Over the years, the world has been embracing statistics as a tool for development. What statistics does is that it gives facts and figures that aid in decision making. This has brought us into an era where decisions are not made blindly and policies being put in place, or revised, work better due to evidence-based decision making. As we familiarize ourselves more with statistics, we realize that factoring in aspects of age, gender, geographical locations, among others, gives a clearer picture of the data being collected. You will find that what has a positive effect on women has a negative or neutral effect on men; that what affects the young might not affect the old; or that a certain issue experienced by someone in Western Kenya might not be relevant to individuals at Eastern Kenya. For the Sustainable Development Goal (SDG) 5, achieve gender equality and empower all women and girls, to be achieved, we first require sex-disaggregated data. This will ensure that decisions made on gender are backed up by facts.
Developing Gender Statistics: A practical tool prepared by UNECE Task Force on Gender Statistics Training for Statisticians states that Gender Statistics are the basis for analysis to assess differences in the situations of women and men and how their conditions are changing or not. In this way, gender statistics raise consciousness and provide the impetus for public debate and change. Gender statistics are also required for research to support the development and testing of explanations and theories to understand better how gender operates in a society. All of these uses form the basis for developing policies to foster greater gender equality. Furthermore, gender statistics are needed to monitor and evaluate the effectiveness and efficiency of policy developments.
Gender statistics is mainly sex-disaggregated data. The disaggregation is in the social, economic, political aspects, among others. It helps us determine which gender requires to be given attention in a particular case. Take, for example, a case where in a certain locality, the majority of the population being affected by malaria are the women. After careful observation, it is realized that the women are at a higher risk because the path they use to go to fetch water has a stagnant pond infested by mosquitoes which are known for spreading malaria. The duty to fetch water is left solely to the women, meaning the men rarely go to the river. The decision to be made here will be to do away with the pond. If the data was not disaggregated by sex, the decision would have been most likely to provide more mosquito nets, mosquito repellants and the likes to the locality. As much as this would have helped, it would not have eliminated the main cause of the high number of malaria cases. In this case, we see that different factors that are only present in the lives of women affect the well-being of the community. The same goes for the male population.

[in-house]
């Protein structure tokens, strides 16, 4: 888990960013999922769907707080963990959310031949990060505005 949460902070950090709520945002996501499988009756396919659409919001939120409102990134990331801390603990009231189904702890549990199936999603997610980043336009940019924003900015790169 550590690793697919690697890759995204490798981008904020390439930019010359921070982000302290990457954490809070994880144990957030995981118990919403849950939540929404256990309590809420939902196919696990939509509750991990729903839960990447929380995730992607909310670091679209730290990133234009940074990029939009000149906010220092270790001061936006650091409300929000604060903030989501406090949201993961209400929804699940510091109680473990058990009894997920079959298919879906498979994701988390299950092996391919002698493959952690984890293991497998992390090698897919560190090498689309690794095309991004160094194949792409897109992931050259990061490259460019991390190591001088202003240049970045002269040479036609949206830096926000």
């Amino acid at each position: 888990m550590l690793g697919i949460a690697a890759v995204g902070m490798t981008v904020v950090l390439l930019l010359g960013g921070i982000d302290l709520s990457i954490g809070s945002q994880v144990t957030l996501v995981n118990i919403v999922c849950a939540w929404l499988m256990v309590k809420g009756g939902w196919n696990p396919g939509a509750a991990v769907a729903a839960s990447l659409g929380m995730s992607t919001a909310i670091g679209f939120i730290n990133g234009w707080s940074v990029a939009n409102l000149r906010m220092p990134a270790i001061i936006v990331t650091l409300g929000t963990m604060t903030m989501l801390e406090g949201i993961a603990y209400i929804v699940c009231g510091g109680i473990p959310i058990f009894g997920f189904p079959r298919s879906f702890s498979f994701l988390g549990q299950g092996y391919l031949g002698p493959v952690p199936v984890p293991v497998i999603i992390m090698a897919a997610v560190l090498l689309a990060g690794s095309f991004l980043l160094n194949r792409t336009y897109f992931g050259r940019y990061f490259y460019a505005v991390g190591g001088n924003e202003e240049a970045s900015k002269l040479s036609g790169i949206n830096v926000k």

SDG 5 calls for empowerment of all women and girls. With gender statistics, we are only decisions and policies away from achieving the goal. At Considr, we are champions of gender statistics and as we work together with different stakeholders in the gender sector, we are hopeful that come the year 2030, SDG 5 will be fully achieved, and if not, almost fully achieved.